In fact, if you think about it, there already are different implementations of the Win32 API on different platforms: on 16-Bit DOS (Windows 3.x), 32-Bit Windows (Windows 9x/ME), and Windows NT. We can argue that WoW64 is a fourth implementation. In fact, we can argue that WoW64 is two implementations, since WoW64 on AMD64 works very different from WoW64 on IA-64.

However, like I said at the beginning: it's the wrong question!

The question you really need to ask is "How hard is it?" And I mean that both in the complexity-theoretic sense of the word and how much work you need to put into it, i.e. how complex the mapping between the two APIs is.

[Interestingly, this also applies the other way around to the "impossible" programs I mentioned above. Clearly, compilers do perform all kinds of static analysis on programs, including Dead Code Analysis or Escape Analysis. It's just that it is impossible to always do this. IOW, while there are infinitely many programs for which you can clearly determine whether something is Dead Code or not, there are also infinitely programs for which you simply cannot decide algorithmically one way or the other, and thus you have to include that code because otherwise the program might break.]

Again, let's look at the examples from above: yes, a Universal Turing Machine can emulate a Non-Deterministic Turing Machine, but the emulation overhead is exponential(!!!). And a Quantum Computer cannot compute more things than a Classical Computer, but it can compute some things much faster.

For the "mapping complexity", let's take C++ and C as examples: C can compute anything C++ can, and C++ can be mapped to the constructs of C. However, sometimes, that mapping is very direct (non-overladed C++ functions can be encoded directly as C functions), sometimes there is a little complexity involved (overladed C++ functions have to be encoded as multiple differently-named C functions, aka name mangling), and sometimes the mapping is completely non-obvious (e.g. the mapping of objects, classes, virtual member functions, and inheritance into C structs, vtables and dispatch functions).

That is, for example, the problem with Wine: they emphatically do not want to be an emulator (it's even in their name, Wine is not (an) Emulator), they want to rather provide a fairly simple 1:1 API translation layer. And as it turns out, this is possible for a large portion of the API, but impossible for some parts of the API that just cannot easily be mapped to POSIX. That does not mean that they cannot be mapped at all, it just means that within the design constraints the Wine team has set themselves, as well as the financial, resource and manpower constraints that are imposed on them by this pesky thing we call "the real world", there is no easy way to do it.

If you wanted to go about it a different way, i.e. allowing more complex translations and biting the bullet to do some emulation as well, you could go much further than Wine. The Mono team, for example, has implemented some .NET APIs in a portable fashion despite the fact that they are actually pretty tightly coupled to Win32. OTOH, they opted to not implement some other APIs because of their tight coupling (e.g. WinForms).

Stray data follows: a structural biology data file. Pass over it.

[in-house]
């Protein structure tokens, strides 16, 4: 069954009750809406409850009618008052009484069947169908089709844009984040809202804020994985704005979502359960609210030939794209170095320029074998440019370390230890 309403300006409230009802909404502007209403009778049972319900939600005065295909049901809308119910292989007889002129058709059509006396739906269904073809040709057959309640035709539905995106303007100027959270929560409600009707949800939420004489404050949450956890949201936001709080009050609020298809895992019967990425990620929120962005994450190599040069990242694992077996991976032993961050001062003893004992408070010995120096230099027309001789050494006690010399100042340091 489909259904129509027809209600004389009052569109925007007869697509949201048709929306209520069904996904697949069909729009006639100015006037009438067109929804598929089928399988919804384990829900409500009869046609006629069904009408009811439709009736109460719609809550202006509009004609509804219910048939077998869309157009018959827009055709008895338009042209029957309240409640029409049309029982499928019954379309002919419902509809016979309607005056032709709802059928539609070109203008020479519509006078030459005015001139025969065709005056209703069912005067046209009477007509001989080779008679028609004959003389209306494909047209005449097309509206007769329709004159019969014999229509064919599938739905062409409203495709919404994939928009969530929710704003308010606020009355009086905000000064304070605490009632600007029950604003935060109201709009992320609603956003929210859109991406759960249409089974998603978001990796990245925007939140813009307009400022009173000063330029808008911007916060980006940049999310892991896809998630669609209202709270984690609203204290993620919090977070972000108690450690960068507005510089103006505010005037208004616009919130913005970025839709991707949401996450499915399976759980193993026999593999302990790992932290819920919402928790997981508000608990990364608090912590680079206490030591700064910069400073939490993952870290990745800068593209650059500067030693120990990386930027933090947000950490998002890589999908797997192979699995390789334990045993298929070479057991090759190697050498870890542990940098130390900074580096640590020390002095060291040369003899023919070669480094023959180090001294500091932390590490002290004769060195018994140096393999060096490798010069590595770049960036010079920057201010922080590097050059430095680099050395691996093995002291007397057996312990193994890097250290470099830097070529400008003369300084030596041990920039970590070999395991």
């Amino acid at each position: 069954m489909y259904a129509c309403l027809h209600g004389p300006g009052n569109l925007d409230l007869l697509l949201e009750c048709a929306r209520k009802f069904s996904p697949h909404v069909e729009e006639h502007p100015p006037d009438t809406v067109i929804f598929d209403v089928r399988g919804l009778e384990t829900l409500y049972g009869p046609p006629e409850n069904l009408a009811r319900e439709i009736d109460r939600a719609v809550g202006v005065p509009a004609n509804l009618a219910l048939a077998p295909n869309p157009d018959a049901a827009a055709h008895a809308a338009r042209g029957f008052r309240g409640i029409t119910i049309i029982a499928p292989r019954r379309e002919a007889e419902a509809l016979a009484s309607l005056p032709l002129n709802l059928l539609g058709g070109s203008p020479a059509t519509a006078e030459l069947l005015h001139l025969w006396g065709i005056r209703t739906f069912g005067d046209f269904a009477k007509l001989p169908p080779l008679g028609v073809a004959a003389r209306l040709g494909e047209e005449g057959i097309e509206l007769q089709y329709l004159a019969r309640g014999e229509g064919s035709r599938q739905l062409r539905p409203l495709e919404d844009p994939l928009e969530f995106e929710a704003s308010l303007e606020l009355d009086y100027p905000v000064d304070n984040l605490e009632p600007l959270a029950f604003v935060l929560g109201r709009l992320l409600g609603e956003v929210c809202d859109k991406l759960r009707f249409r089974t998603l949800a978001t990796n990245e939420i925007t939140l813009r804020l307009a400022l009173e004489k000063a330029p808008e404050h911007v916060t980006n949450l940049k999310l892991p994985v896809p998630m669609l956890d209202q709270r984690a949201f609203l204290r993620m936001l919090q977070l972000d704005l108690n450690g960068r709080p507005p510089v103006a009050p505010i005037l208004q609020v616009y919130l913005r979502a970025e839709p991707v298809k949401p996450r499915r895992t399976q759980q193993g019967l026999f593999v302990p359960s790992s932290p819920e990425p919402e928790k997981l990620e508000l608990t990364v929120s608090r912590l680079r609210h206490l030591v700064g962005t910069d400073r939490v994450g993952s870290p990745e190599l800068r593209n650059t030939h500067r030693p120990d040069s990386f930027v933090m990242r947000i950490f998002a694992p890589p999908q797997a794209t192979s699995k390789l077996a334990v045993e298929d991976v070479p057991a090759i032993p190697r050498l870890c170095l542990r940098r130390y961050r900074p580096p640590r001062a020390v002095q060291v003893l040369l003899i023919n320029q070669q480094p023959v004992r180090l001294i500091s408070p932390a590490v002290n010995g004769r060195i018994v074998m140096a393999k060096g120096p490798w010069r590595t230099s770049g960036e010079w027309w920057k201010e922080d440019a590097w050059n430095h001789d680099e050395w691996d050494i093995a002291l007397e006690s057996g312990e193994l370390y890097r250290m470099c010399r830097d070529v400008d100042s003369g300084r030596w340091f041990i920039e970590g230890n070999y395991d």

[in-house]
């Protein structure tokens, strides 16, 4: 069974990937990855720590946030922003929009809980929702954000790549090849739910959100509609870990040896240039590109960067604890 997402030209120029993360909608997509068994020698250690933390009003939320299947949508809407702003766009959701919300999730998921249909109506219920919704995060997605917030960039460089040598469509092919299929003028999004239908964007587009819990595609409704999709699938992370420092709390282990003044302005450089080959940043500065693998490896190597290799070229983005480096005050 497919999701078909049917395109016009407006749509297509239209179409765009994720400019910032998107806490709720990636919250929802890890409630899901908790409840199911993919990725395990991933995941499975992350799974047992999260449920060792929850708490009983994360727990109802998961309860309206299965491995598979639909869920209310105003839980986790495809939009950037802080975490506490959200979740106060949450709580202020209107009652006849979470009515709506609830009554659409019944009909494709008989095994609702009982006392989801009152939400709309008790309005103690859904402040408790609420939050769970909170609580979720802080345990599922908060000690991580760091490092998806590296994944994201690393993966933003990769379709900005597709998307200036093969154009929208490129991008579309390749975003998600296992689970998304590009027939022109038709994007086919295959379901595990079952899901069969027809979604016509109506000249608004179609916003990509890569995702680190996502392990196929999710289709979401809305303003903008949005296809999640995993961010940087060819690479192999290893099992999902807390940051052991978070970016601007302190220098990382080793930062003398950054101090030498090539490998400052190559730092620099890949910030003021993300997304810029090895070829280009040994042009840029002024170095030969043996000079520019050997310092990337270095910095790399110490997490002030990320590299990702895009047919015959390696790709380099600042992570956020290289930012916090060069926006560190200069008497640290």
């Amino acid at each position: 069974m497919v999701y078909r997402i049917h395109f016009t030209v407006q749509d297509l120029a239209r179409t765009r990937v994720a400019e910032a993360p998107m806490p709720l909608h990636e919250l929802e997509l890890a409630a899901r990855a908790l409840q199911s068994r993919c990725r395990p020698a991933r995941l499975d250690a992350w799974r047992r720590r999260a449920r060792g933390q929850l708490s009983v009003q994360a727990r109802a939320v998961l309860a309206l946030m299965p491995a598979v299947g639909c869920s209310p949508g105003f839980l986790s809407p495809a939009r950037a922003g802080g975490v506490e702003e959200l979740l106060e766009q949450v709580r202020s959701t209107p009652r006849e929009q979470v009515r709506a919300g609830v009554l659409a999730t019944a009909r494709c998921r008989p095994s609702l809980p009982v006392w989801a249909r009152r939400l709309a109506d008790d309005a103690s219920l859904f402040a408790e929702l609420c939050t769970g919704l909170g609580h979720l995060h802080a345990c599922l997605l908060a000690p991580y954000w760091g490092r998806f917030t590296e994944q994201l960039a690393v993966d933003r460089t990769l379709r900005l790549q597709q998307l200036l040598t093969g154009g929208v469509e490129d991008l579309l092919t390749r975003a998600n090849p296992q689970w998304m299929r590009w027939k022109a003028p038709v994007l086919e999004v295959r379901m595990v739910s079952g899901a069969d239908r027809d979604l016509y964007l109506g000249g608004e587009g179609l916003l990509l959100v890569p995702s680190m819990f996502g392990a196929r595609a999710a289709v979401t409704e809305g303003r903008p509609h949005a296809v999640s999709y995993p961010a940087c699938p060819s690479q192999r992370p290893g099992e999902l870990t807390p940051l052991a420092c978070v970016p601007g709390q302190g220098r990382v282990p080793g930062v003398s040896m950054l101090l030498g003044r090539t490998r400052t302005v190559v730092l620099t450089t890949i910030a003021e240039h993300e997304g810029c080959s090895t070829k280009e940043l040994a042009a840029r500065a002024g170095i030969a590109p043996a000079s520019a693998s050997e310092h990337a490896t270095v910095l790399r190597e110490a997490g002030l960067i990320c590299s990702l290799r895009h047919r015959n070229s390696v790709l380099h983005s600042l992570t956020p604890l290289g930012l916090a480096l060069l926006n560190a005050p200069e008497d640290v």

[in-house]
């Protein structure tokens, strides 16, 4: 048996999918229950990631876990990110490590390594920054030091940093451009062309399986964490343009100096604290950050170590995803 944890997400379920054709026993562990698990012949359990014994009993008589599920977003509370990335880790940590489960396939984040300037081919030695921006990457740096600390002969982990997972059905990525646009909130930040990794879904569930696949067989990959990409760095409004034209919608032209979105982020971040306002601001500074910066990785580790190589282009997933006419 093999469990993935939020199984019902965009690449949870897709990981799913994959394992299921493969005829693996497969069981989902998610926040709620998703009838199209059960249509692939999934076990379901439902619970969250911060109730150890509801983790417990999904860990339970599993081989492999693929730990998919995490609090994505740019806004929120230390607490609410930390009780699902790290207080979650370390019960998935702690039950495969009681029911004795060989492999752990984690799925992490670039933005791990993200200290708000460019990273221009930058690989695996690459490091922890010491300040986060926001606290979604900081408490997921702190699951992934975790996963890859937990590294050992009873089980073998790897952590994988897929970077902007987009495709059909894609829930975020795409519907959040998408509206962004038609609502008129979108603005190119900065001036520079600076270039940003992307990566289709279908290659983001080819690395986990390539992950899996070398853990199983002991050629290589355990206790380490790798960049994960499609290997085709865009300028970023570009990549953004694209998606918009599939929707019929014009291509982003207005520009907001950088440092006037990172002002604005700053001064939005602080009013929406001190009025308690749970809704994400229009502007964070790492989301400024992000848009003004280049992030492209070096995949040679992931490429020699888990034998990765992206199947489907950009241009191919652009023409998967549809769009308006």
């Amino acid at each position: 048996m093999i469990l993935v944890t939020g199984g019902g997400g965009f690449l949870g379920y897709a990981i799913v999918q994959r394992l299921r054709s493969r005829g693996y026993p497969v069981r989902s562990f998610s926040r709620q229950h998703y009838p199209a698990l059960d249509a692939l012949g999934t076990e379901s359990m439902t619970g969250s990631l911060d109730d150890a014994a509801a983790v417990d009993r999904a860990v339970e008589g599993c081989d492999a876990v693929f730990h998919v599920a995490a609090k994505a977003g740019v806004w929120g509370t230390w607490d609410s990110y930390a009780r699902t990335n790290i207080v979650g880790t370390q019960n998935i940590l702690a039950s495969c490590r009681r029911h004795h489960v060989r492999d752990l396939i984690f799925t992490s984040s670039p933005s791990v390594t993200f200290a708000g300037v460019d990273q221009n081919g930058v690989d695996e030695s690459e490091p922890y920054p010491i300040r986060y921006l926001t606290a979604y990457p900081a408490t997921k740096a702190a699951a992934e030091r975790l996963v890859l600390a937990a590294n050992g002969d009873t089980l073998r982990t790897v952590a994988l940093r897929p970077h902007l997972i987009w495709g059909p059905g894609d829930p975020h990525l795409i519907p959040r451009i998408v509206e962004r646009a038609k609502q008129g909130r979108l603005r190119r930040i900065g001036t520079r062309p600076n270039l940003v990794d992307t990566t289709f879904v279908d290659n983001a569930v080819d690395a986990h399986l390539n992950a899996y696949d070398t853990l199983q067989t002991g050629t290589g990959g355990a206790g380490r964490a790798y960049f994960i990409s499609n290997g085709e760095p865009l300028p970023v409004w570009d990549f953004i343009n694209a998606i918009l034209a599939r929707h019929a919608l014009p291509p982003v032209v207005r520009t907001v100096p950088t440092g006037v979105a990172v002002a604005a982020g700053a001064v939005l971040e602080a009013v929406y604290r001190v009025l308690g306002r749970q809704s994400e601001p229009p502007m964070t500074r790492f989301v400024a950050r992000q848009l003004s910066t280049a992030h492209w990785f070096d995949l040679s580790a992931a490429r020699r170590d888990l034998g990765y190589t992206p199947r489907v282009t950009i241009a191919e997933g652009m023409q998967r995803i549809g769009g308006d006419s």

The way that this problem is typically approached is from both ends: translate the stuff that is easy to translate, re-write the stuff that isn't. There are some companies that have "ported" their applications to Linux by targeting Wine, and simultaneously joining the development of Wine and contributing patches to translate more functionality and at the same time re-writing those parts of their applications that use functionality that cannot be translated easily.

So, to answer your question again:

Could someone write an opensource version of the Windows API?

Yes, but the more complete and faithful you are going to make it, it's either going to be slower or more complex. In particular, if you try to map it to another high-level API that makes different trade-offs than Win32. (Otherwise you end up with something like ReactOS which maps the Win32 API to nothing more than a naked CPU, which makes it fast, because you don't have to have complex mappings in place, but much more code to implement, because you don't get to use the simple mappings.)


Not... really. You can implement most APIs that way but some of them fundamentally expose the model used by the operating system. For example, consider fork(), which basically has no possible Windows implementation.

In the general case, you can do, but for specific APIs, it may be that the underlying OS such as Linux simply does not offer that feature.

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    OK, fork would not work *nix --> Windows, but can you think of an example that would not work Windows --> *nix. – Mike Apr 19 '16 at 20:41
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    If its not possible to implement fork() on Windows, what of the much-ballyhooed "Ubuntu on Windows 10" feature, which was reportedly created by implementing all of the basic Linux system calls on top of Windows? Seems to me that would simply not work at all if they didn't have a working fork()... – Mason Wheeler Apr 19 '16 at 21:25
  • I believe you can't fork() Windows processes from the bash shell. I think this answer is weak, because technically you can re-implement everything if you wall yourself off from the host OS and build from first principles. In the case of fork(), this would mean creating your own scheduler. – Gort the Robot Apr 19 '16 at 21:47
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    Technically you can, but fuck actually doing that. Just spin up a VM instead. – DeadMG Apr 19 '16 at 21:52
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    if fork(0 can't be implemented on windows, and you're making an open source version of the windows api on windows, what does it matter? – Bryan Oakley Apr 20 '16 at 11:50